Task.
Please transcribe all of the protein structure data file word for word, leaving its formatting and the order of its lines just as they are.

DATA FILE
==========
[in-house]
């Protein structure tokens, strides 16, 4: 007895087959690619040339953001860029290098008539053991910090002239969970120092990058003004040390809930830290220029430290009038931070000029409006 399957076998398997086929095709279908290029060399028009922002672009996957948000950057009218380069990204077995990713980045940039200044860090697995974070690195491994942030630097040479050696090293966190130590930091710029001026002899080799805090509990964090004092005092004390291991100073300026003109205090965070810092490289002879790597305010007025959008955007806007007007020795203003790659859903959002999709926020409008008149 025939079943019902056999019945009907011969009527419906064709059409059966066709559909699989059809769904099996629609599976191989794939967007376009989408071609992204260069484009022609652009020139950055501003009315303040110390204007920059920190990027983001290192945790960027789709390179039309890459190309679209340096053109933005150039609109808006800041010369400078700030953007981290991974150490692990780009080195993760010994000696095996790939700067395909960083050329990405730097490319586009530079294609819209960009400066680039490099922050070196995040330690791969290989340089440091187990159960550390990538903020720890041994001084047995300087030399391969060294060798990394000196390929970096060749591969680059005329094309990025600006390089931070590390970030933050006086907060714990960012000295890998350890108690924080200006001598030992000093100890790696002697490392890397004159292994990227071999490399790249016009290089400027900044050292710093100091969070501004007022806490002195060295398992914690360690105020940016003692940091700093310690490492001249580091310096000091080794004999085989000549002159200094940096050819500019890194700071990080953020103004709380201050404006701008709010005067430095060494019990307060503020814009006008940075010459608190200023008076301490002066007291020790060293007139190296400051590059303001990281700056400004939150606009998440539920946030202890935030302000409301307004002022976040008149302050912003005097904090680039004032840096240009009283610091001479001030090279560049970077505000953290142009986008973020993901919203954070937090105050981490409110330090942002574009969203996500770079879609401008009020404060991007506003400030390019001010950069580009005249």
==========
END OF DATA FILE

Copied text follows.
[in-house]
């Protein structure tokens, strides 16, 4: 007895087959690619040339953001860029290098008539053991910090002239969970120092990058003004040390809930830290220029430290009038931070000029409006 399957076998398997086929095709279908290029060399028009922002672009996957948000950057009218380069990204077995990713980045940039200044860090697995974070690195491994942030630097040479050696090293966190130590930091710029001026002899080799805090509990964090004092005092004390291991100073300026003109205090965070810092490289002879790597305010007025959008955007806007007007020795203003790659859903959002999709926020409008008149 025939079943019902056999019945009907011969009527419906064709059409059966066709559909699989059809769904099996629609599976191989794939967007376009989408071609992204260069484009022609652009020139950055501003009315303040110390204007920059920190990027983001290192945790960027789709390179039309890459190309679209340096053109933005150039609109808006800041010369400078700030953007981290991974150490692990780009080195993760010994000696095996790939700067395909960083050329990405730097490319586009530079294609819209960009400066680039490099922050070196995040330690791969290989340089440091187990159960550390990538903020720890041994001084047995300087030399391969060294060798990394000196390929970096060749591969680059005329094309990025600006390089931070590390970030933050006086907060714990960012000295890998350890108690924080200006001598030992000093100890790696002697490392890397004159292994990227071999490399790249016009290089400027900044050292710093100091969070501004007022806490002195060295398992914690360690105020940016003692940091700093310690490492001249580091310096000091080794004999085989000549002159200094940096050819500019890194700071990080953020103004709380201050404006701008709010005067430095060494019990307060503020814009006008940075010459608190200023008076301490002066007291020790060293007139190296400051590059303001990281700056400004939150606009998440539920946030202890935030302000409301307004002022976040008149302050912003005097904090680039004032840096240009009283610091001479001030090279560049970077505000953290142009986008973020993901919203954070937090105050981490409110330090942002574009969203996500770079879609401008009020404060991007506003400030390019001010950069580009005249």